New era, same Pinkie

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The Weekend Australian - Review - - Television -

IS noth­ing sa­cred? When the High Court, in a re­cent decision, over­turned the long­stand­ing prin­ci­ple that a wife can­not be com­pelled to give ev­i­dence against her hus­band, it oc­curred to this col­umn that their hon­ours had in­val­i­dated the ba­sic plot premise of Brighton Rock, Gra­ham Greene’s dire story about a vi­cious teenage gang­ster called Pinkie and his path to spir­i­tual damna­tion. There have been two films of Greene’s novel, and both seem likely to sur­vive le­gal chal­lenge. Brighton Rock (Satur­day, 10am, Movie One), di­rected by Rowan Joffe, stars Sam Ri­ley as Pinkie, the role first chill­ingly played by Richard At­ten­bor­ough in a 1947 film from the Boult­ing broth­ers. Joffe has trans­posed the story from 1938 and ‘‘ reimag­ined’’ it in the 1960s, a change which, he says, is in­tended to give a new, more tragic di­men­sion to the char­ac­ter of Pinkie’s girl­friend Rose (An­drea Rise­bor­ough) by plac­ing her in an era when women were sup­posed to have gained new power and iden­tity. Joffe makes his case in a new edi­tion of the book put out for the film’s re­lease in 2010, but I re­main un­con­vinced. He­len Mir­ren is the aveng­ing Ida, de­scribed by Greene as a char­ac­ter ‘‘ who ob­sti­nately re­fused to come alive’’. There’s never a risk of that with Mir­ren around.

This week’s films in­clude two great Woody Allen come­dies and two clas­sics about Washington pol­i­tics. Among Allen fans there is a long-run­ning de­bate about which is the bet­ter film: the en­chant­ing An­nie Hall (Sun­day, 8.30pm, TCM) or the some­what more so­phis­ti­cated Man­hat­tan (Wed­nes­day, 5.15pm, TCM), in both of which Woody plays an un­happy writer. An­nie Hall won Os­cars for best picture, di­rec­tion, ac­tress and screen­play and Man­hat­tan won noth­ing, but many rate it the more ma­ture and se­ri­ous work. In his por­trait of Isaac, a TV scribe dis­il­lu­sioned with the medium and keen to use his tal­ents in other ways, Allen seemed to have out­grown his tal­ent for the smart one­liner to con­cen­trate on de­vel­op­ing more com­plex and fully rounded char­ac­ters. Meryl Streep ap­pears mem­o­rably as Isaac’s les­bian ex-wife, who has writ­ten a book about their mar­riage, and Diane Keaton is won­der­ful as An­nie Hall in a film crammed with witty lines. Ob­serv­ing that Keaton ha­bit­u­ally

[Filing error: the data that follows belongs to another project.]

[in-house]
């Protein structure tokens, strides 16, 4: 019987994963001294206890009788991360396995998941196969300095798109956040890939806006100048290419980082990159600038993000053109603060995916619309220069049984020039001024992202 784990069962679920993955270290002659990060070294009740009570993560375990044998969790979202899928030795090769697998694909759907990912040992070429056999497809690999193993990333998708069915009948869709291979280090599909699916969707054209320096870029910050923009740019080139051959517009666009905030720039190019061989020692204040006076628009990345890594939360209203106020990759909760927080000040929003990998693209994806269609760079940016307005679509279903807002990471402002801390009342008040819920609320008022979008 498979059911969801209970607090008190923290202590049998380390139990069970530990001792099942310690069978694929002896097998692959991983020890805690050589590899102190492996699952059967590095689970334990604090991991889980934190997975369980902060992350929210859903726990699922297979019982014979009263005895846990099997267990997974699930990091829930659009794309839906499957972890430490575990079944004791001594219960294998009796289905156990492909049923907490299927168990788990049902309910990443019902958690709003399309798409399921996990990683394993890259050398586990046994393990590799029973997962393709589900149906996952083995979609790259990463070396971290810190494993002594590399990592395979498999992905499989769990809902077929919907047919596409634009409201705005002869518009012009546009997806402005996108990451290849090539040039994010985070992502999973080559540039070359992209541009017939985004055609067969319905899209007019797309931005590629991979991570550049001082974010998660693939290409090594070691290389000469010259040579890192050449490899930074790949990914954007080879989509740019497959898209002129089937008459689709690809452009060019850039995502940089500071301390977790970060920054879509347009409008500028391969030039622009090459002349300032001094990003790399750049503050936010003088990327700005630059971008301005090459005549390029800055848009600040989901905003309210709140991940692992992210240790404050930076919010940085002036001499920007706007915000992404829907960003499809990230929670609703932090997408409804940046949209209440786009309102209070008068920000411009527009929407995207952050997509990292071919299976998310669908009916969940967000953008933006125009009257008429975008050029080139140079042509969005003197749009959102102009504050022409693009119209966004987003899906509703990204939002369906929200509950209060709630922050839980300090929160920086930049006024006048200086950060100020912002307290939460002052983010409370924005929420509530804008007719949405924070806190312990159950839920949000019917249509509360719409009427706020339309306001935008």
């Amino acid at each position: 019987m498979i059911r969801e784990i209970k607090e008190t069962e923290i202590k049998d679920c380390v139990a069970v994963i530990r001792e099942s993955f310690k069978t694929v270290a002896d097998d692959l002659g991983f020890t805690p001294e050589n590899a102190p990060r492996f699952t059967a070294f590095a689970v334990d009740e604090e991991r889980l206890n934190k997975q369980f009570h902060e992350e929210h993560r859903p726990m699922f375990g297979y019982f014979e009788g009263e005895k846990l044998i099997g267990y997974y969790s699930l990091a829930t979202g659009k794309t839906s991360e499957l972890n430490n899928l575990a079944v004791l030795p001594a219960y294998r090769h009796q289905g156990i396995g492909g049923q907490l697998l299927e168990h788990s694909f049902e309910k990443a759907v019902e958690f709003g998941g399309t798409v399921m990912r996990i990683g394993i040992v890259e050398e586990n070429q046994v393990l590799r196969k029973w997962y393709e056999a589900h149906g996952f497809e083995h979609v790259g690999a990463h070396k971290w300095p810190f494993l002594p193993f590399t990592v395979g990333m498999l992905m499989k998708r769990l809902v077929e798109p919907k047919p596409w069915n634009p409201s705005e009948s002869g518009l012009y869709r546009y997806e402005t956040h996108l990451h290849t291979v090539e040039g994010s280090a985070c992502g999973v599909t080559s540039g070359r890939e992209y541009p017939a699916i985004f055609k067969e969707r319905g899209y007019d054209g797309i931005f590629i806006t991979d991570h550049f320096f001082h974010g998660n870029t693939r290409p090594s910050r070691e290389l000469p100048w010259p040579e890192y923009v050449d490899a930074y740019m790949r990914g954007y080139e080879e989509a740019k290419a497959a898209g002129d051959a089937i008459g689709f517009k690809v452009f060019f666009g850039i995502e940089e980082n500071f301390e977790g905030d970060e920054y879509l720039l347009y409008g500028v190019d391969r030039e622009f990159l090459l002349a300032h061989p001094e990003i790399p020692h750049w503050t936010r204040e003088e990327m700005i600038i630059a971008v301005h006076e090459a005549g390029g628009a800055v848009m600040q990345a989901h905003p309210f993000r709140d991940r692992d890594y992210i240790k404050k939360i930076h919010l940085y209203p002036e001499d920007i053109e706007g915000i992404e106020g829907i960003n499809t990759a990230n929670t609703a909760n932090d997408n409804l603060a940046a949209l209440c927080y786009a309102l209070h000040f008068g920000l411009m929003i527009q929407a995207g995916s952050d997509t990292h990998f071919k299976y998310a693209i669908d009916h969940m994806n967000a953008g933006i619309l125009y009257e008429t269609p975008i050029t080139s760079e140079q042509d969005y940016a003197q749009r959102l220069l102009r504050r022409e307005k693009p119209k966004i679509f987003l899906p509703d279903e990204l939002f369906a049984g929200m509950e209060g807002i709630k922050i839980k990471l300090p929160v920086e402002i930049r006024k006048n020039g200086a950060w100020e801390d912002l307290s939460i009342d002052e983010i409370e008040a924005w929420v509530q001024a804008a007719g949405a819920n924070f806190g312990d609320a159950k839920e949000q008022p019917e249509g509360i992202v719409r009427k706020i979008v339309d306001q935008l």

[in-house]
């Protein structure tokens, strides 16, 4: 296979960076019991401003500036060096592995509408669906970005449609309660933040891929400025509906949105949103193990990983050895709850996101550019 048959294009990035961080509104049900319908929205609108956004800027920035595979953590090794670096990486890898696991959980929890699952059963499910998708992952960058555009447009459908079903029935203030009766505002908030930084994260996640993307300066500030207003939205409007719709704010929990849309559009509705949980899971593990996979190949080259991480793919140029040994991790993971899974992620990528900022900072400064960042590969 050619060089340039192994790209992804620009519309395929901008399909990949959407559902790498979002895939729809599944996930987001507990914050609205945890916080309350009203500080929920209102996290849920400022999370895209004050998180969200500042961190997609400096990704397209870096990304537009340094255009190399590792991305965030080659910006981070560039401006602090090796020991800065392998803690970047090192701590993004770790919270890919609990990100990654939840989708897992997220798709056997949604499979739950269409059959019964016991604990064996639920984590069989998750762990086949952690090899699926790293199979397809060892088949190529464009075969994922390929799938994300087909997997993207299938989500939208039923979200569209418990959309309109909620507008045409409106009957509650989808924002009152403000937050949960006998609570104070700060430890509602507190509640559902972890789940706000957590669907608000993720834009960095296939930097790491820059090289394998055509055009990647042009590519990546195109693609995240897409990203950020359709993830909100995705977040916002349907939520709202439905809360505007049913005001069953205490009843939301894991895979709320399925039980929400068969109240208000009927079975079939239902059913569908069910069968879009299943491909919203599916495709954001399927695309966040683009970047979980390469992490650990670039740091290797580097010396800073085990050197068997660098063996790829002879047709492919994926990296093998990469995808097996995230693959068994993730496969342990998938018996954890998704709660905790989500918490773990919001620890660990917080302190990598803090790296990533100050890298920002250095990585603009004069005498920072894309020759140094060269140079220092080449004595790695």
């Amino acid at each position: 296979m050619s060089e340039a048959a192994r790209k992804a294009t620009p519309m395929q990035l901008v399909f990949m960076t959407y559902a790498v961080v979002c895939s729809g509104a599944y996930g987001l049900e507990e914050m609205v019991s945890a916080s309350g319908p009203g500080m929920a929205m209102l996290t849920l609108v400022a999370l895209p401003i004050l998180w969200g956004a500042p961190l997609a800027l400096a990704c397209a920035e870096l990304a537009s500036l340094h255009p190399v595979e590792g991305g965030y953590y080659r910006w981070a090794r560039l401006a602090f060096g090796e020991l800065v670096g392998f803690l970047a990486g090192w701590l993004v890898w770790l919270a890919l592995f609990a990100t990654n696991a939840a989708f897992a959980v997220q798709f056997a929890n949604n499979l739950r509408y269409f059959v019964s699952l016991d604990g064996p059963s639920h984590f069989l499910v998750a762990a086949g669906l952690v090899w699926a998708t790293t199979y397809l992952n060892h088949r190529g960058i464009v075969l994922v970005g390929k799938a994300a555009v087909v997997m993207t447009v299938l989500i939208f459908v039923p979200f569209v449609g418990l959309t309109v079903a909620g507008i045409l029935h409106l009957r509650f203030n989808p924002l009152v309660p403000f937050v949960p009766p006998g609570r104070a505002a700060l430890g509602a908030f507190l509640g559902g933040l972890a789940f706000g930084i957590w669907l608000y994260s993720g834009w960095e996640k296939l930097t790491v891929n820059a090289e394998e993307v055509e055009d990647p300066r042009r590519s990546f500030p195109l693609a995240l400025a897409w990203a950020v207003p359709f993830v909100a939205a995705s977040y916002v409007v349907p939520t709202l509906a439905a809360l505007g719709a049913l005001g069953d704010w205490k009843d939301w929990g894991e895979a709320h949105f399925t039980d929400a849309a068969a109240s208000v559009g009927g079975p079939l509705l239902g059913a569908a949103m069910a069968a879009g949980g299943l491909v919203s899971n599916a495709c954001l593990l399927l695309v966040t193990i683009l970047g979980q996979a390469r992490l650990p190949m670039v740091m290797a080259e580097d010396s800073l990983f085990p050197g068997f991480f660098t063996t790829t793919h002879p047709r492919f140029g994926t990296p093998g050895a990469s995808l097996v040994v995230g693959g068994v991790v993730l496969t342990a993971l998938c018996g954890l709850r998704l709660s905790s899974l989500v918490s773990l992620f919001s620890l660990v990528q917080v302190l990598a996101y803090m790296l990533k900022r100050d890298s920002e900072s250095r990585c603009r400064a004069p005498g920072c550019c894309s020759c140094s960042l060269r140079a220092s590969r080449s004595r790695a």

Sun­day, 4pm, Stvdio

Wed­nes­day, 5.15pm, TCM

Sun­day, 8.30pm, TCM smokes a joint be­fore mak­ing love, Woody sourly ob­serves: ‘‘ Why don’t you take sodium pen­tothal? Then you could sleep through the whole thing.’’

Those dis­il­lu­sioned, for any rea­son, with the present fed­eral po­lit­i­cal scene may care to watch Mr Smith Goes to Washington (Sun­day, 4pm, Stvdio), Frank Capra’s glo­ri­ous ode to ide­al­ism and de­cency in the cor­ri­dors of power. James Ste­wart is Jef­fer­son Smith, an in­no­cent small-town bump­kin who finds him­self cat­a­pulted into a va­cant seat in the se­nate, where his staunch prin­ci­ples and in­nate hon­esty are soon pit­ted against the forces of de­ceit and op­por­tunism. Thirty-seven years later, Washington is still a place of murky in­trigue, but this time it’s the real thing. All the Pres­i­dent’s Men (Sun­day, 8.30pm, Fox Clas­sics) fol­lows the ef­forts of Washington Post re­porters Carl Bern­stein (Dustin Hoffman) and Bob Wood­ward (Robert Red­ford) to ex­pose the Water­gate scan­dal that brought down Richard Nixon in 1974. Part po­lit­i­cal thriller, buddy movie and de­tec­tive story, it’s an ab­sorb­ing film with a com­pelling cli­max. I won­der if Nixon saw it.

For the more dan­ger­ous side of US pol­i­tics there’s In the Line of Fire (Sun­day, 8.30pm, Show­time Ac­tion), a first-rate Clint East­wood thriller about a se­cret ser­vice agent des­per­ately seek­ing to foil a plot to as­sas­si­nate the pres­i­dent. It would go well with The Jackal (Satur­day, 8.30pm, Show­time Ac­tion), a Bruce Wil­lis thriller about a Rus­sian mafioso who hires an as­sas­sin to kill the first lady. Is noth­ing sa­cred?

Sun­day, 8.30pm, Show­time Ac­tion

Sam Ri­ley is Pinkie in a Brighton Rock set in the 60s

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